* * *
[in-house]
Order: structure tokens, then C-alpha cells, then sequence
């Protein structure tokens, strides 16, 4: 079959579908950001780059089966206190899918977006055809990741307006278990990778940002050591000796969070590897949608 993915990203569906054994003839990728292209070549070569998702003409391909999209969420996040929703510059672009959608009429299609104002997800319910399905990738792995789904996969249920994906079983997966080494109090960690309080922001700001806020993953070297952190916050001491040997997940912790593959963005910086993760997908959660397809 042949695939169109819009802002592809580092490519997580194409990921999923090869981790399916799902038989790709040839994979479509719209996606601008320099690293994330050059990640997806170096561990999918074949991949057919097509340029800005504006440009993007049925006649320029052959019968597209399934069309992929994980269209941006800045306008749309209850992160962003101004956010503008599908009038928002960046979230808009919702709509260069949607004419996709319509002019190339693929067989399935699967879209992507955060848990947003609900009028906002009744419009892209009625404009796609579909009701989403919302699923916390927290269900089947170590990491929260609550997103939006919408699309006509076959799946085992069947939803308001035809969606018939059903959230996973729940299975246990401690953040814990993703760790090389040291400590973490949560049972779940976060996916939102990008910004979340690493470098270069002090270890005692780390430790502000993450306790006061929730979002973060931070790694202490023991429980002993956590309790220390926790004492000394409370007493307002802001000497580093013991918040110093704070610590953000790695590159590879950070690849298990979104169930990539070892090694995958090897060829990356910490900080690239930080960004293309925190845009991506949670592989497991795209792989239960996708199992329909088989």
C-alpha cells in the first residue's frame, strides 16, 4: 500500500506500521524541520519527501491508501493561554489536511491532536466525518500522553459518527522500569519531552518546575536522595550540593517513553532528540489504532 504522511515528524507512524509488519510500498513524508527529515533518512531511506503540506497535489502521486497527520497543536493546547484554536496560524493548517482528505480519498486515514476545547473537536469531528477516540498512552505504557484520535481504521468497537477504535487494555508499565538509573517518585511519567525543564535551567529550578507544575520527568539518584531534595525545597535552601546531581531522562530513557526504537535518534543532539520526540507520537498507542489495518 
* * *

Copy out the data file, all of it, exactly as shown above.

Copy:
[in-house]
Order: structure tokens, then C-alpha cells, then sequence
């Protein structure tokens, strides 16, 4: 079959579908950001780059089966206190899918977006055809990741307006278990990778940002050591000796969070590897949608 993915990203569906054994003839990728292209070549070569998702003409391909999209969420996040929703510059672009959608009429299609104002997800319910399905990738792995789904996969249920994906079983997966080494109090960690309080922001700001806020993953070297952190916050001491040997997940912790593959963005910086993760997908959660397809 042949695939169109819009802002592809580092490519997580194409990921999923090869981790399916799902038989790709040839994979479509719209996606601008320099690293994330050059990640997806170096561990999918074949991949057919097509340029800005504006440009993007049925006649320029052959019968597209399934069309992929994980269209941006800045306008749309209850992160962003101004956010503008599908009038928002960046979230808009919702709509260069949607004419996709319509002019190339693929067989399935699967879209992507955060848990947003609900009028906002009744419009892209009625404009796609579909009701989403919302699923916390927290269900089947170590990491929260609550997103939006919408699309006509076959799946085992069947939803308001035809969606018939059903959230996973729940299975246990401690953040814990993703760790090389040291400590973490949560049972779940976060996916939102990008910004979340690493470098270069002090270890005692780390430790502000993450306790006061929730979002973060931070790694202490023991429980002993956590309790220390926790004492000394409370007493307002802001000497580093013991918040110093704070610590953000790695590159590879950070690849298990979104169930990539070892090694995958090897060829990356910490900080690239930080960004293309925190845009991506949670592989497991795209792989239960996708199992329909088989």
C-alpha cells in the first residue's frame, strides 16, 4: 500500500506500521524541520519527501491508501493561554489536511491532536466525518500522553459518527522500569519531552518546575536522595550540593517513553532528540489504532 504522511515528524507512524509488519510500498513524508527529515533518512531511506503540506497535489502521486497527520497543536493546547484554536496560524493548517482528505480519498486515514476545547473537536469531528477516540498512552505504557484520535481504521468497537477504535487494555508499565538509573517518585511519567525543564535551567529550578507544575520527568539518584531534595525545597535552601546531581531522562530513557526504537535518534543532539520526540507520537498507542489495518 